Data

Data consisted of monthly totals of new MRSA infections among patients admitted to the unit each month for a period of fifty months, from January 2003 to February 2007. For those patients identified with an MRSA infection , the date of admission, time from admission (in days) to onset of symptoms that led to screening for MRSA, days of hospitalization, status at discharge, admission diagnosis, and cost of antibiotics for treating MRSA infection were collected. Repeated infections on the same patient during the study period were not included. Infection was classified as nosocomial if the time from admission to onset of symptoms was greater than 48 hours. All data were collected retrospectively from the Hospital Infection Control Committee office as obtained from the medical microbiology alert notification and Medical Records department.

Patients with MRSA infections were retrospectively classified as predisposing or non-predisposing to MRSA infection based on admission diagnosis. Patients were considered to be predisposing if they had at least one of a pre-specified list of systemic diseases (such as diabetes, HIV infection, etc) or local conditions (such as acute renal failure, subarachnoid haemorrhage, etc). Otherwise they were considered non-disposing to MRSA infection [20].

Laboratory methods

S. aureus was identified from clinical isolates using the slide coagulase test. If this was positive, presence of S. aureus was confirmed using the tube coagulase test and mannite. Methicillin resistance was detected using oxacillin disk diffusion, in accordance with the Clinical and Laboratory Standards Institute.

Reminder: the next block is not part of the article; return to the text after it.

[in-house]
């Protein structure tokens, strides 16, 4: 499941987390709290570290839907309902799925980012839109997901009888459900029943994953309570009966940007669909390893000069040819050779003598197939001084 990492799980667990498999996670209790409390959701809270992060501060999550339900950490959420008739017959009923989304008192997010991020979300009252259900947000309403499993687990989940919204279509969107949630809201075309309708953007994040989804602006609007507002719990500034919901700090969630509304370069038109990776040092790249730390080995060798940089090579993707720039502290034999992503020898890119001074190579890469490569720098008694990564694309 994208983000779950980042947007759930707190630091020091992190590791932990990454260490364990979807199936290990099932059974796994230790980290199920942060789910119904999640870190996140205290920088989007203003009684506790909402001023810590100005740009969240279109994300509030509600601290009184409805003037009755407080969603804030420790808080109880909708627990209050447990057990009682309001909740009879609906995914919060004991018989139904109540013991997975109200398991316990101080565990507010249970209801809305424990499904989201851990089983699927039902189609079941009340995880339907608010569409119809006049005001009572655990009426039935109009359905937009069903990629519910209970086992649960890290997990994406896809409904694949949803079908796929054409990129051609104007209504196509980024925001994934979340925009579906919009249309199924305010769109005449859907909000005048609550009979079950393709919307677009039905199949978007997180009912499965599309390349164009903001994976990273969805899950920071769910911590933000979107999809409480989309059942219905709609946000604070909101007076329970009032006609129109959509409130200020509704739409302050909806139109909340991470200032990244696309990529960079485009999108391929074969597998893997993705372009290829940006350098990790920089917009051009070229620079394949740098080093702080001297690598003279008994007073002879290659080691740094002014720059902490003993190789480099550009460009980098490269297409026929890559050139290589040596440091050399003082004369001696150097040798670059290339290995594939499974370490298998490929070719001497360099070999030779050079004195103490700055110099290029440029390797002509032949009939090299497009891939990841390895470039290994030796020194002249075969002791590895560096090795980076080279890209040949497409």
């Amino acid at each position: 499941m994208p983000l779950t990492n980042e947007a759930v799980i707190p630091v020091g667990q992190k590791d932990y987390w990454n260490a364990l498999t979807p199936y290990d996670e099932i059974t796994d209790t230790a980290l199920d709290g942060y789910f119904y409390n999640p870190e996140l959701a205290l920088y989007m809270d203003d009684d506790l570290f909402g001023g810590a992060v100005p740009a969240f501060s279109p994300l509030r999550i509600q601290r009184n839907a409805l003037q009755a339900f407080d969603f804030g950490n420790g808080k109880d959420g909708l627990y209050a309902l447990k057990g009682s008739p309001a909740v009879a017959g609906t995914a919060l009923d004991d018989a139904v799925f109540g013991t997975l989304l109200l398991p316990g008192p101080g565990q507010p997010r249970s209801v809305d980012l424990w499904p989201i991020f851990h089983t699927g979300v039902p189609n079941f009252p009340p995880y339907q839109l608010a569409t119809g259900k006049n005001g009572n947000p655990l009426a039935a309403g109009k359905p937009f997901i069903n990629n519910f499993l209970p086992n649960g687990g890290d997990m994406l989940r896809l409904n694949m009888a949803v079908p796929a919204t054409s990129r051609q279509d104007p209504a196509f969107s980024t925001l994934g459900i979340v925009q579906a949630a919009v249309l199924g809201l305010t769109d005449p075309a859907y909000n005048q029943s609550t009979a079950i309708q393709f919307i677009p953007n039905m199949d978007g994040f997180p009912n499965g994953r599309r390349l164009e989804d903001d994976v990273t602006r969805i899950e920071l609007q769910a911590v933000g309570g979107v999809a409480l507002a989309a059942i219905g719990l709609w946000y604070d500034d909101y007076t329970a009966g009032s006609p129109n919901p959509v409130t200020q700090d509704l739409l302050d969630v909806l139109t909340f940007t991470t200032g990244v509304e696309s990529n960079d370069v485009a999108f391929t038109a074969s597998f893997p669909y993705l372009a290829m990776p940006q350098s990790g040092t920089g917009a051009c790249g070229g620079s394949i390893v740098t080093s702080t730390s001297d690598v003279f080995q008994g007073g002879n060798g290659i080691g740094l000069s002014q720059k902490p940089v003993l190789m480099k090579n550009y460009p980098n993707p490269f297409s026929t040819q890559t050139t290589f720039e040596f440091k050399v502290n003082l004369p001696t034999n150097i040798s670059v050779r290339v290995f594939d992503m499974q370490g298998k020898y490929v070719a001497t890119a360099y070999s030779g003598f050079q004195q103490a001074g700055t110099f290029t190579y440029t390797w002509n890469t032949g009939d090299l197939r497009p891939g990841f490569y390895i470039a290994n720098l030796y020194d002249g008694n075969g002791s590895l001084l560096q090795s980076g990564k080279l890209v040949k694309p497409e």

Statistical analysis

Preliminary data analysis was performed to check for time trends, seasonality, discontinuities, outliers and autocorrelation using standard graphical methods.

A previously described structured hidden Markov model (HMM) was fitted to the MRSA infection data [19]. This model was used to account for the partially observed infection process, as only the fraction of colonized patients who were symptomatically infected is observed. The model allows the unobserved (or “hidden”) number of patients asymptomatically colonized with the organism at different time points to be estimated.

The term ‘structured’ signifies that the underlying Markov model is constructed based on a mechanistic transmission model where new infections are generated according to a mass action process at a rate βCtSt/N, where β is a transmission parameter to be estimated, N is the ward population size, Ct the (unknown) number of patients colonized or infected with MRSA at time t (the hidden state of the Markov chain), and St represents the remaining MRSA-free patients. This transmission model corresponds to the assumption that doubling the number of MRSA positive patients on the ward (which corresponds to the colonization pressure), would double the chance of a susceptible patient acquiring MRSA in a small time interval. The model also allows estimation of a probability, ν, that each patient is carrying the organism when admitted to the ward, and assumes a known discharge rate, µ, which has been directly estimated from data. The approach also calculates the probability of each possible value of Ct at each time point.